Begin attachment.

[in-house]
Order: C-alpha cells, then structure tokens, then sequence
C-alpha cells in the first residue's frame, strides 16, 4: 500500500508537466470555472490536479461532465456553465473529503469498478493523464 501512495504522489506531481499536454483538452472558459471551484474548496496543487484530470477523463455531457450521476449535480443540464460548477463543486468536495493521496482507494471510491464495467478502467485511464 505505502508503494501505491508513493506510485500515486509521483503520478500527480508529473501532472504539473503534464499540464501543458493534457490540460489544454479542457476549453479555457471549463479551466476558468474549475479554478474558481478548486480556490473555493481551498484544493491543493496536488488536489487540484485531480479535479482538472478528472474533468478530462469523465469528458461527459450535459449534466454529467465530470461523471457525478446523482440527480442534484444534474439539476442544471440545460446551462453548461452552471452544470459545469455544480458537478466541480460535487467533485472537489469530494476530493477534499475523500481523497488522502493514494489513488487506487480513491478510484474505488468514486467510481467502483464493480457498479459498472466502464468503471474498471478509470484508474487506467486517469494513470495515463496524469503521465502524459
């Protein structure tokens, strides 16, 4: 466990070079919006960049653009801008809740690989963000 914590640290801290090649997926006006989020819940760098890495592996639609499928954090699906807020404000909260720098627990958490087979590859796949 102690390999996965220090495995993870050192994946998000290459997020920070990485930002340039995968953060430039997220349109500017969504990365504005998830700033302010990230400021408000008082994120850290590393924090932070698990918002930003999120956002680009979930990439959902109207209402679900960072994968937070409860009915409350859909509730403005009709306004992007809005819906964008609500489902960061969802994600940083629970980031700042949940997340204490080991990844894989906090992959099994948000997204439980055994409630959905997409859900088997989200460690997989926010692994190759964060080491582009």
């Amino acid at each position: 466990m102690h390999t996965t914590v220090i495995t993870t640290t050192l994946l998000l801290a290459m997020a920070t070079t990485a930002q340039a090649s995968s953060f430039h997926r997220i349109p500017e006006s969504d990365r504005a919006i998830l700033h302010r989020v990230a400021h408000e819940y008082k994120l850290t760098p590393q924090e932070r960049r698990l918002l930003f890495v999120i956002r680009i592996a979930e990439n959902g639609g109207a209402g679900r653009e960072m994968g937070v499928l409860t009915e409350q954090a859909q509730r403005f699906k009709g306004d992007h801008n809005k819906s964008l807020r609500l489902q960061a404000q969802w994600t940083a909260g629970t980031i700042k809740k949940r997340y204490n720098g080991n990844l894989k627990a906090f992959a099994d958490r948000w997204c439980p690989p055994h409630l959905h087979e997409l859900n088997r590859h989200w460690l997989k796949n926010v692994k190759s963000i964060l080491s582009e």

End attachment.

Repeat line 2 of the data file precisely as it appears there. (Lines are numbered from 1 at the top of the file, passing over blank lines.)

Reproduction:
Order: C-alpha cells, then structure tokens, then sequence